Higher Grounds: Seven Awesome Post-Java Innovations

Fretting over what to do with those used coffee-grounds? Fret no longer, as we’ve got seven awesome post-java innovations

Coffee. Not sure if you’ve noticed, but there’s a lot of it about these days. Whether it’s back-to-back global coffee chains swallowing up busy streets, artisan cafes making hipper creations for MacBook-touting media cats to sip or ambitious wannabe-baristas brewing it at home – there’s a lot of rubbish being produced in pursuit of the perfect cup of coffee, and we don’t just mean questionable latte art.

Our caffeine addiction means that more than 25 million tonnes of grounds are produced every year. Most of that is chucked in the trash bin and sent to landfill or for incineration, increasing both waste and greenhouse gas emissions. A project that recycles coffee-grounds into green energy, Bio-Bean, is targeting cafes and larger factories, but as that’s not yet an option for the masses, here are some brilliant (and not-so-brilliant) ideas for reusing those gunky grounds.

1. Fertilizer for your flowerbeds and vegetable gardens


If you’re lucky enough to have a patch of grass to call your own or even a veg or herb garden (Londoners and New Yorkers – stop reading now), hurl the grounds on to a compost heap with dried leaves or compostable coffee filters. The nitrogen boost will get your pile rotting revoltingly in no time – that’s a good thing, if you were wondering. You can even perk up pot plants or window boxes by sprinkling grounds on the soil.

2. Skin Exfoliator


Whip-up an easy and inexpensive exfoliator by mixing a spoonful of coffee-grounds with a few drops of olive or coconut oil. Massage into your skin in a circular motion and you’ll be left with a smooth complexion, a healthy glow, and a faint whiff of coffee following you around all day. Apparently this is a miracle cure* for cellulite, too. (*Not scientifically proven. At all).

3. Weaponizing agent for washing-up dishes


Baked-on leftovers sticking stubbornly to your pots and pans? Roll up your sleeves, chuck the grounds into soapy water and get scrubbing (with a scouring pad or brush, that is). Give it some elbow grease and behold your newly spotless pans. Note: this is not advisable for dishes that stain, unless you like your crockery with a murky brown tint.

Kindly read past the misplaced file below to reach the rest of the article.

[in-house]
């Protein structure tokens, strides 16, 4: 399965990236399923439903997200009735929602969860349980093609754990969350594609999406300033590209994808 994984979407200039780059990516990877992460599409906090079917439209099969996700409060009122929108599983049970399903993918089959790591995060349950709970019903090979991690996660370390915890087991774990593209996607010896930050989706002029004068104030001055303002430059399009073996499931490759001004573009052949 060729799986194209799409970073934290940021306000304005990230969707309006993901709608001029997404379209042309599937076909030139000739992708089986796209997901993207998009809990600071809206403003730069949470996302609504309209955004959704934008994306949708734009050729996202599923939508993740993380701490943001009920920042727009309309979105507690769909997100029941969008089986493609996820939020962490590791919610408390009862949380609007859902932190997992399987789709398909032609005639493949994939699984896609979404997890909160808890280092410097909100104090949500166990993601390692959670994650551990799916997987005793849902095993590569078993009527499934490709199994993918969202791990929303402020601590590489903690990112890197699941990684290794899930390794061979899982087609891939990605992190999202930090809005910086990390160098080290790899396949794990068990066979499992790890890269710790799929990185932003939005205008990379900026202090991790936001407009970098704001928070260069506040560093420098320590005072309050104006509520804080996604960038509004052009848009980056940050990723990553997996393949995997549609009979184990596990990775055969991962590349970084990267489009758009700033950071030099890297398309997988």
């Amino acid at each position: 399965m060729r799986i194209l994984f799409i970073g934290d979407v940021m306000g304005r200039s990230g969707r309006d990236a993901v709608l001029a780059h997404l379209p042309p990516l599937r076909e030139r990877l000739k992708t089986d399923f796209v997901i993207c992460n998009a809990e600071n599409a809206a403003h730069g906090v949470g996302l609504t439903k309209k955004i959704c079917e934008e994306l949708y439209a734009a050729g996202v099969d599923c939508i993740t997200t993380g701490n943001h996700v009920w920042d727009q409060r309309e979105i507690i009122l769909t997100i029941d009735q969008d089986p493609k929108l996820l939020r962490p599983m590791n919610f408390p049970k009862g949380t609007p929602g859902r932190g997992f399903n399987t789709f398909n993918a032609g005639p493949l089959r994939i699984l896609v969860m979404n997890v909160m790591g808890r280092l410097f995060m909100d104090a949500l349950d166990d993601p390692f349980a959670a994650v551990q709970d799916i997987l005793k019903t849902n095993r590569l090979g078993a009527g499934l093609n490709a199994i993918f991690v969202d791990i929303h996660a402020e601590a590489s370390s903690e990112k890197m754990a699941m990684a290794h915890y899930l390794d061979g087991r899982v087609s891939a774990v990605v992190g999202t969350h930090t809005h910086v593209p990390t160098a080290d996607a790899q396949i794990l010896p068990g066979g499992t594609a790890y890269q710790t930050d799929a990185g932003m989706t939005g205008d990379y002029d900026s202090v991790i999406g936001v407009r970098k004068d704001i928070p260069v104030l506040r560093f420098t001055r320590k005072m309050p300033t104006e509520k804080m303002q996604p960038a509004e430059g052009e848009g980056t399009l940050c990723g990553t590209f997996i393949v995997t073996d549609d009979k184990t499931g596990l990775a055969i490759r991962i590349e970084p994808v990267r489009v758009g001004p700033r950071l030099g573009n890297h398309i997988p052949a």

4. Crispy caffeinated snacks


Not to be outdone by laughably caffeine-free vegetables like kale, parsnips and beetroot, coffee-grounds can also be made into crisps. Yes, crisps. There’s a recipe, of sorts, on food culture website Aorta, which involves cooking the grounds into porridge and roasting them – apparently they taste like dark chocolate. Just bear in mind that these are the same people who used the grounds to create ‘brown butter’, before serving it with game. Just saying.

5. Fabric for keeping you warm


Let your favorite bean keep you toasty after it’s been roasted, thanks to Australian company Mountain Designs, which has created a range of Coffee Fiber jackets filled with material made from a mix of recycled grounds and ethically sourced down. So forget your beer jacket the next time you’re on a big night out – a coffee jacket will do just fine. Plus they actually exist, unlike beer jackets.

6. Confetti alternative for weddings of acquaintances


Everyone knows by now that traditional confetti is a big environmental no-no. Sure, you can buy eco-friendly confetti made from petals or birdseed (no, seriously) or hemp yogurt or whatever, but why spend even more of your hard-earned on your friends’ wedding when you can just reuse all of last week’s coffee-grounds? Just dry them out, bring some to a wedding and launch it in an arc of mushy joy as your pals tie the knot. They’ll never forget such a grand, ecologically awesome gesture.

7. ‘Soft concrete’ for children’s playgrounds


You might think that the mushiness of coffee-grounds is a bad thing. WRONG, COFFEE-HATERS. That squishiness is actually a blessing in disguise – if you value the safety and wellbeing of children, that is. Those mushy grounds are the perfect base material for the floor of kids’ playgrounds, meaning that when your little darling takes a tumble, their fall will (hopefully) be broken by the wondrous waste. Coffee-grounds are also a known shock absorber – we think (although we accept absolutely no responsibility if that turns out to be false). Thanks, coffee – you really are the best.

Source: Collectively

Main Photo Source: Wiki Commons

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